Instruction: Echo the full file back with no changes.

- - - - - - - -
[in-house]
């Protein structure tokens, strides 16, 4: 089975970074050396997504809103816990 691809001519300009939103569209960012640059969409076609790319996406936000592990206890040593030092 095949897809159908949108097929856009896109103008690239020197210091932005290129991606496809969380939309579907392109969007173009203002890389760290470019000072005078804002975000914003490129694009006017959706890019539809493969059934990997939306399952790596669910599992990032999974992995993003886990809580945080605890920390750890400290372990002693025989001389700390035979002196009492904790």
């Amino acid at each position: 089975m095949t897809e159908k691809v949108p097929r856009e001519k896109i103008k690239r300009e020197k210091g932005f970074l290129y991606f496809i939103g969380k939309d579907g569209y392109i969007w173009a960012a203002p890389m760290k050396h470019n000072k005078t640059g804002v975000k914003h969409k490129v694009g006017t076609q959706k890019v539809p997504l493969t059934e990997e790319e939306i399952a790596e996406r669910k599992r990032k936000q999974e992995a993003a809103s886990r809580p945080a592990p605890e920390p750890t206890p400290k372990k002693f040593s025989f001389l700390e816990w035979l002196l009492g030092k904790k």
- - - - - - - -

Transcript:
[in-house]
């Protein structure tokens, strides 16, 4: 089975970074050396997504809103816990 691809001519300009939103569209960012640059969409076609790319996406936000592990206890040593030092 095949897809159908949108097929856009896109103008690239020197210091932005290129991606496809969380939309579907392109969007173009203002890389760290470019000072005078804002975000914003490129694009006017959706890019539809493969059934990997939306399952790596669910599992990032999974992995993003886990809580945080605890920390750890400290372990002693025989001389700390035979002196009492904790």
């Amino acid at each position: 089975m095949t897809e159908k691809v949108p097929r856009e001519k896109i103008k690239r300009e020197k210091g932005f970074l290129y991606f496809i939103g969380k939309d579907g569209y392109i969007w173009a960012a203002p890389m760290k050396h470019n000072k005078t640059g804002v975000k914003h969409k490129v694009g006017t076609q959706k890019v539809p997504l493969t059934e990997e790319e939306i399952a790596e996406r669910k599992r990032k936000q999974e992995a993003a809103s886990r809580p945080a592990p605890e920390p750890t206890p400290k372990k002693f040593s025989f001389l700390e816990w035979l002196l009492g030092k904790k």